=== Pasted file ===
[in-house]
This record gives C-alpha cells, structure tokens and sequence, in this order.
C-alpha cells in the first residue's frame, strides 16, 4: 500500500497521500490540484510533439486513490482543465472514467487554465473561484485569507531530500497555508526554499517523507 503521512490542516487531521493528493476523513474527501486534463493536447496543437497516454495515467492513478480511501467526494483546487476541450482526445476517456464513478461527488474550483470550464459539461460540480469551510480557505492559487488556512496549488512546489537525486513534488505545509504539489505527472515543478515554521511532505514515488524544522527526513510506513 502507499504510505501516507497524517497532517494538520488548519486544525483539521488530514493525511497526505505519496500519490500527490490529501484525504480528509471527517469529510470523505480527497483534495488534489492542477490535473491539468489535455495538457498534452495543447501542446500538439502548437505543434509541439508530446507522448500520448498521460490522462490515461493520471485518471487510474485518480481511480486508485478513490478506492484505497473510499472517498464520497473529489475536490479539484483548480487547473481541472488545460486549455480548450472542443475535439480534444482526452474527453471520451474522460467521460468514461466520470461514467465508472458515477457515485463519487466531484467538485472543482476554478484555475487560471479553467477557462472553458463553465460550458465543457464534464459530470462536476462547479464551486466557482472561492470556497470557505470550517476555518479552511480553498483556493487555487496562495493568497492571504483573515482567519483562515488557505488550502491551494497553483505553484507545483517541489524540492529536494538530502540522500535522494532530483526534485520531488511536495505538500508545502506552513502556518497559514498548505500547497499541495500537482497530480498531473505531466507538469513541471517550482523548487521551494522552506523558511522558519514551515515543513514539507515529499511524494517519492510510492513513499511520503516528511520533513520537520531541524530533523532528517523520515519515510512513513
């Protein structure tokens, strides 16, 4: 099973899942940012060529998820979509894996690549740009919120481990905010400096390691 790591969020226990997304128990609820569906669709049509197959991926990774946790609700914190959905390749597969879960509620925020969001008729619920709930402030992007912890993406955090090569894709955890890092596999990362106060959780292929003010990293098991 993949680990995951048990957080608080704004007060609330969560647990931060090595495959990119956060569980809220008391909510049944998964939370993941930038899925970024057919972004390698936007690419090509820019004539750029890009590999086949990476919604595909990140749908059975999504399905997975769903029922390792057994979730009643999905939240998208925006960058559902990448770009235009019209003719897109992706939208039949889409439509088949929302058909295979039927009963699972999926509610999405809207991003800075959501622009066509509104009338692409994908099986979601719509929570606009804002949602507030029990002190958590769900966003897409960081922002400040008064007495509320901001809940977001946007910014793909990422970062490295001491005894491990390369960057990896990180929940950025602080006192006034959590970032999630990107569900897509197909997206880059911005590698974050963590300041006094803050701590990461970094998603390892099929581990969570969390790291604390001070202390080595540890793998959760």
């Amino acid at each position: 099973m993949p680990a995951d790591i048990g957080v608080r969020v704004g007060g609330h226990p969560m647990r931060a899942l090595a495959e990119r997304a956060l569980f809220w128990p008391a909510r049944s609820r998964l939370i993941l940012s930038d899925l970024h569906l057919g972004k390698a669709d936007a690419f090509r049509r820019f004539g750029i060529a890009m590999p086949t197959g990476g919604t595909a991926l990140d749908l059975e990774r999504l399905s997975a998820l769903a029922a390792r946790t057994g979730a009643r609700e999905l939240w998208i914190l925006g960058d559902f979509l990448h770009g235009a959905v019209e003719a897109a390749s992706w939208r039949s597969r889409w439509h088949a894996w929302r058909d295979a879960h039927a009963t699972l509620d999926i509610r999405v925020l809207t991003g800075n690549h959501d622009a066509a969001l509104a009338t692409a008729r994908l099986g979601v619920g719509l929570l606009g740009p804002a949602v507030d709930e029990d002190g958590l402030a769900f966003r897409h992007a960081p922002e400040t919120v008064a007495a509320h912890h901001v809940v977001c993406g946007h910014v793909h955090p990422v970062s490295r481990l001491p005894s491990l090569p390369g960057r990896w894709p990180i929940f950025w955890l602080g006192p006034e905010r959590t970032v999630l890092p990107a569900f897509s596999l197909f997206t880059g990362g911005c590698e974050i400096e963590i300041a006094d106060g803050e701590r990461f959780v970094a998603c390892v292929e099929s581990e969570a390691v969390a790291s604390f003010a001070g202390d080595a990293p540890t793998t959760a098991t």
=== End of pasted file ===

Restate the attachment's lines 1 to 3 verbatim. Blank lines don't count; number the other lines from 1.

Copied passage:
[in-house]
This record gives C-alpha cells, structure tokens and sequence, in this order.
C-alpha cells in the first residue's frame, strides 16, 4: 500500500497521500490540484510533439486513490482543465472514467487554465473561484485569507531530500497555508526554499517523507 503521512490542516487531521493528493476523513474527501486534463493536447496543437497516454495515467492513478480511501467526494483546487476541450482526445476517456464513478461527488474550483470550464459539461460540480469551510480557505492559487488556512496549488512546489537525486513534488505545509504539489505527472515543478515554521511532505514515488524544522527526513510506513 502507499504510505501516507497524517497532517494538520488548519486544525483539521488530514493525511497526505505519496500519490500527490490529501484525504480528509471527517469529510470523505480527497483534495488534489492542477490535473491539468489535455495538457498534452495543447501542446500538439502548437505543434509541439508530446507522448500520448498521460490522462490515461493520471485518471487510474485518480481511480486508485478513490478506492484505497473510499472517498464520497473529489475536490479539484483548480487547473481541472488545460486549455480548450472542443475535439480534444482526452474527453471520451474522460467521460468514461466520470461514467465508472458515477457515485463519487466531484467538485472543482476554478484555475487560471479553467477557462472553458463553465460550458465543457464534464459530470462536476462547479464551486466557482472561492470556497470557505470550517476555518479552511480553498483556493487555487496562495493568497492571504483573515482567519483562515488557505488550502491551494497553483505553484507545483517541489524540492529536494538530502540522500535522494532530483526534485520531488511536495505538500508545502506552513502556518497559514498548505500547497499541495500537482497530480498531473505531466507538469513541471517550482523548487521551494522552506523558511522558519514551515515543513514539507515529499511524494517519492510510492513513499511520503516528511520533513520537520531541524530533523532528517523520515519515510512513513